Your luck depends on how much the seller agrees to cooperate and often will depend on the current market conditions. When sellers in a hot market have multiple offers, they’re less likely to work with buyers to complete the sale.

Now that you’ve learned about the inspection process, let’s look at the VA appraisal process and how they differ.

What Is the VA Appraisal Process?

A VA appraisal is required to qualify for a VA loan. A VA appraiser evaluates the property on behalf of the lender to ensure that the home's value is worth what you plan on paying for it. Ensuring that the appraisal meets the lender’s regulations will also be required. Unfortunately, the lender will not accept the loan if the home doesn’t pass the VA appraisal.

Here’s a step-by-step guide to the VA loan appraisal process.

Once you’ve found your dream home, entered a purchase contract with the seller, and applied for a mortgage with a VA lender, your VA loan appraisal process will start.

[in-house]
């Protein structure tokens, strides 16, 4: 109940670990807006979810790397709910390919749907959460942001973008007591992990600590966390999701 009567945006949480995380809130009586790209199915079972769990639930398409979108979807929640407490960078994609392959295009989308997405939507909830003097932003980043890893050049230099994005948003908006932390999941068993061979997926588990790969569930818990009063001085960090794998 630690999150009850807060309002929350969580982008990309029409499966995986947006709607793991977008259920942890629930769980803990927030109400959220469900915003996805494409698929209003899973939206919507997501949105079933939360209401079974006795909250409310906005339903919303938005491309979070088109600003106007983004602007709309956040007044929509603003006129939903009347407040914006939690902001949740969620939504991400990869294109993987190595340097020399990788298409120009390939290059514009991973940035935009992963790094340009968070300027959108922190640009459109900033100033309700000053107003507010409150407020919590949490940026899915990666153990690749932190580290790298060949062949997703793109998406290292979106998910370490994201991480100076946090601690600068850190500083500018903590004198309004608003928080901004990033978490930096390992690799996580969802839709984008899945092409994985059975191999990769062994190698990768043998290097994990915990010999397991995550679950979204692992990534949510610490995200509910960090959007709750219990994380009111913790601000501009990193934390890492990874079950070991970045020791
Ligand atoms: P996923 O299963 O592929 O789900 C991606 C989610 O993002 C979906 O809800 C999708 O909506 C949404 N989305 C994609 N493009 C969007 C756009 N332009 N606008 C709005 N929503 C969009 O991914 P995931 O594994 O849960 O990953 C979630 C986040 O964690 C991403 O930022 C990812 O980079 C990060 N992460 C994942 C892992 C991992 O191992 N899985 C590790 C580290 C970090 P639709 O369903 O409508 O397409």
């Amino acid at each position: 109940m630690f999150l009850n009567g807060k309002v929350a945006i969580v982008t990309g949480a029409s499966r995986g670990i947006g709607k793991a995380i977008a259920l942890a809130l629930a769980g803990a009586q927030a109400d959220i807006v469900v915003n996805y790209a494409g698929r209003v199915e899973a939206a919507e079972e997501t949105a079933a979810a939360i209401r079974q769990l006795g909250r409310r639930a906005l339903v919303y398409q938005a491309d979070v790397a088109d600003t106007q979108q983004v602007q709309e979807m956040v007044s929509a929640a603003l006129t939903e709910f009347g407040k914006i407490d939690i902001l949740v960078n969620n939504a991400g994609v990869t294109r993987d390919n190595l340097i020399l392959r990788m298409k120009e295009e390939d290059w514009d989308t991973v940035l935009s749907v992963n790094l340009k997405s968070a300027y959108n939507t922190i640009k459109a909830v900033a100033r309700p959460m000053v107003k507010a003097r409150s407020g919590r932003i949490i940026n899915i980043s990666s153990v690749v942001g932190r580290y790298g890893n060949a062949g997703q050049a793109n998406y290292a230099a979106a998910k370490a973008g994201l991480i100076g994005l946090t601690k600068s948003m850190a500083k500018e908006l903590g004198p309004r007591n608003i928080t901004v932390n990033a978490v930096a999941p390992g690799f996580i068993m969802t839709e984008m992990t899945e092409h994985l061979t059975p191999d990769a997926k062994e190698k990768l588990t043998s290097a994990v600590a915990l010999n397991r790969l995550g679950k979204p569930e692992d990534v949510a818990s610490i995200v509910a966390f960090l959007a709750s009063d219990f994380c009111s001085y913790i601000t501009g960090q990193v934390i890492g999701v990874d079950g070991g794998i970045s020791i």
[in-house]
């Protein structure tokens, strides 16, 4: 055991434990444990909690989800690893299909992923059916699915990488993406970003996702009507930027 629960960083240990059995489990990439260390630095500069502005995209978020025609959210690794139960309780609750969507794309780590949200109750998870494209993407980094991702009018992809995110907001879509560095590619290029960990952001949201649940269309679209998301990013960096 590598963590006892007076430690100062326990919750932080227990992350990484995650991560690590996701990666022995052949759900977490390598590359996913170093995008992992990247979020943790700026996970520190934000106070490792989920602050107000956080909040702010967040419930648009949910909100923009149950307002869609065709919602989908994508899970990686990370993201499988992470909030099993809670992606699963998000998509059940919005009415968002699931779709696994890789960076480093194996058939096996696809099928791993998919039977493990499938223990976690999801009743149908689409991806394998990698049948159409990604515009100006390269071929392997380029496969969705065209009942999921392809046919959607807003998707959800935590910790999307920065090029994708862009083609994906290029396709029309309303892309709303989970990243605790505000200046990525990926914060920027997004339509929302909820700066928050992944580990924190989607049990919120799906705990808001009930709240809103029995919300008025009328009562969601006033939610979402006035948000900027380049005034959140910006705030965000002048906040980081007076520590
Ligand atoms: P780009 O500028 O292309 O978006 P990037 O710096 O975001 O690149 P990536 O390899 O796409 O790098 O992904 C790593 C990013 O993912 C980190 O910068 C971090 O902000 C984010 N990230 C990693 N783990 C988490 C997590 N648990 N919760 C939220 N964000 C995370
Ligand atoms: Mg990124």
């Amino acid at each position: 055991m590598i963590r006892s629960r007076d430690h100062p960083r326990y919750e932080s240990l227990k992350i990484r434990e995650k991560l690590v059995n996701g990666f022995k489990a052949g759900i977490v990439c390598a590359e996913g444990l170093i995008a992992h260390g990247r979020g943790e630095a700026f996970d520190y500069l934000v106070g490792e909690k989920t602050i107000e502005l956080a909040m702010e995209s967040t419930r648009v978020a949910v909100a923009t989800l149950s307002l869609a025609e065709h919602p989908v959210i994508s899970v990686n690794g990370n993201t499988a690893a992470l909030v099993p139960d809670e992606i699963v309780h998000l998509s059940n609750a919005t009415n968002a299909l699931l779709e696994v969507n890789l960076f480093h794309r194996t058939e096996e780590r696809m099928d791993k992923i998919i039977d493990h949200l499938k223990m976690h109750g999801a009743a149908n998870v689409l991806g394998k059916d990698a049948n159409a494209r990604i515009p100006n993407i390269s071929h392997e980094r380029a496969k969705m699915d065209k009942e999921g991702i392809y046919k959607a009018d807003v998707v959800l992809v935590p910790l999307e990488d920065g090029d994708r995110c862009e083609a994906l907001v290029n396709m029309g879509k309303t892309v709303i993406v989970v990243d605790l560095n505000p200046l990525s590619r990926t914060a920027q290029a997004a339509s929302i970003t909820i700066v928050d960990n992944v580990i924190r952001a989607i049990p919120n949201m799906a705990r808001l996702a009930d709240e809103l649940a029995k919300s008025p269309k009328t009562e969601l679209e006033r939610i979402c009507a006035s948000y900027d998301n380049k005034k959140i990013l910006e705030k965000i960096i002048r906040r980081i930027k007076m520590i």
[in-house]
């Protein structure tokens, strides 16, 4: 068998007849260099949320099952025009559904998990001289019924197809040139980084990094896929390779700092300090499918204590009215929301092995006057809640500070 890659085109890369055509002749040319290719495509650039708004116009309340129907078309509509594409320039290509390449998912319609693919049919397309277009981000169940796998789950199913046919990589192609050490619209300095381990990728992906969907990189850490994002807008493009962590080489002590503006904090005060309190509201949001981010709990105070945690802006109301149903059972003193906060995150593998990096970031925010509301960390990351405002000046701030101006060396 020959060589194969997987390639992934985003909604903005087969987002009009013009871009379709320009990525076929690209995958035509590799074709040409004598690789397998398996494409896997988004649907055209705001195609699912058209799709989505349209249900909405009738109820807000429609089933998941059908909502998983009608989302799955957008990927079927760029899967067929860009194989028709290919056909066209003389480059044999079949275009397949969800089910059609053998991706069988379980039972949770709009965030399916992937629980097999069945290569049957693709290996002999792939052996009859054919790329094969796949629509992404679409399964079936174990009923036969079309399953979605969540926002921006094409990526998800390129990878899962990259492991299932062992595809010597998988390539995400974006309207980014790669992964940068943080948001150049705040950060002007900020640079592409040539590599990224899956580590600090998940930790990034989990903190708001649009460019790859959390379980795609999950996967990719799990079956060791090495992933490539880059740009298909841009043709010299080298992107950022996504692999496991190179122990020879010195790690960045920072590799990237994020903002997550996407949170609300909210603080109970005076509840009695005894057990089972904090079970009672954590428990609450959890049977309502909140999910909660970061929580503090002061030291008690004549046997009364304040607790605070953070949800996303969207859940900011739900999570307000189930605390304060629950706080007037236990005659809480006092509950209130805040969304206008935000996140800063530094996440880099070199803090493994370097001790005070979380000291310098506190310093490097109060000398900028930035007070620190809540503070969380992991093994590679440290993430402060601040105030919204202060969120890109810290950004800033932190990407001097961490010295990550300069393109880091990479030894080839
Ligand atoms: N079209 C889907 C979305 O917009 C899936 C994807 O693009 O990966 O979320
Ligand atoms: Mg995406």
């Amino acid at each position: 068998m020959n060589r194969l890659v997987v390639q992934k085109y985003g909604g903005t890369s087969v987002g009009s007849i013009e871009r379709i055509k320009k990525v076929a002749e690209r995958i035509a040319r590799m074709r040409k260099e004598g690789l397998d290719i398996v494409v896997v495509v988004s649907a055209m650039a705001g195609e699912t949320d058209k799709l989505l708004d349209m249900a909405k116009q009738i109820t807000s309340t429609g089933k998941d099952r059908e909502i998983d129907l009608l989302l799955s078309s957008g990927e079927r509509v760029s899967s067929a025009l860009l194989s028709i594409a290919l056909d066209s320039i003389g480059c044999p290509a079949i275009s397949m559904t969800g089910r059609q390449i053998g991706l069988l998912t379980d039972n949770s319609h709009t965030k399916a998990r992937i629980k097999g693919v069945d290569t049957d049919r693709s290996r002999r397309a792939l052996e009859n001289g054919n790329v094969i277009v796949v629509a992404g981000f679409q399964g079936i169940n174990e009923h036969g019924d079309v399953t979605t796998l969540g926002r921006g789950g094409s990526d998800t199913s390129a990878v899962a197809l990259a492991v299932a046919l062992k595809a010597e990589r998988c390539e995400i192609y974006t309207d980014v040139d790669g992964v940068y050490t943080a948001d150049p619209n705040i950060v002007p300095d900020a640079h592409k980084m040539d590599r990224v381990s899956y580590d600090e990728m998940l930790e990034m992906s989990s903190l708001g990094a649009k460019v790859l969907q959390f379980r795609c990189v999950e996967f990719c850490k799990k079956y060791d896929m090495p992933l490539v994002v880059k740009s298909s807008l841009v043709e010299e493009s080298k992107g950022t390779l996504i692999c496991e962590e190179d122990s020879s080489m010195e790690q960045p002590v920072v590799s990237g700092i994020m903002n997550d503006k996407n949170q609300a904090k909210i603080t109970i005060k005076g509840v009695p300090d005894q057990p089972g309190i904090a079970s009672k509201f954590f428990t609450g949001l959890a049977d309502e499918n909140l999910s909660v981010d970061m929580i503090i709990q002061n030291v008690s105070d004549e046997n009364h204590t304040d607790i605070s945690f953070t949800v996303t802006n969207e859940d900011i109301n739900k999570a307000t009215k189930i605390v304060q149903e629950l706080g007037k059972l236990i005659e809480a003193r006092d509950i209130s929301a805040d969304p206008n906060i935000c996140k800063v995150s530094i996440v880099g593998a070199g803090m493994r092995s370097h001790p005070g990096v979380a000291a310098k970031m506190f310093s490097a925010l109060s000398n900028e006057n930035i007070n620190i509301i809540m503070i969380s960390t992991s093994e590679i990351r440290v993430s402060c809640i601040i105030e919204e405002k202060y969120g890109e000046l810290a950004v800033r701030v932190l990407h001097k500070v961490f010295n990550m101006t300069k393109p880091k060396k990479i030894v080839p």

1. The loan officer will order the VA appraisal and schedule the appraiser’s visit to the property
  2. The appraiser will assess the home’s value and check the home’s condition to ensure that it meets the VA’s Minimum Property Requirements (MPRs)
  3. The loan officer will receive a report, including a notice of valuation, from the appraiser
  4. If the home carries enough value to justify the loan amount and if it meets all MPRs, the appraisal process is complete, and your VA loan can continue
  5. If the home fails to meet MPRs, but you still would like to proceed with the loan, the appraiser will have to do a second visit to the property once the required updates have been made before signing off on the loan
  6. Modern, well-maintained houses priced at or below market value can be quickly pushed through the VA appraisal process.

But remember that the appraisal could expose issues that could complicate your loan.

What Are the VA Appraisal Requirements?

According to the Department of Veteran Affairs, every VA appraisal must include:

  • Name the VA as the client on the appraisal report form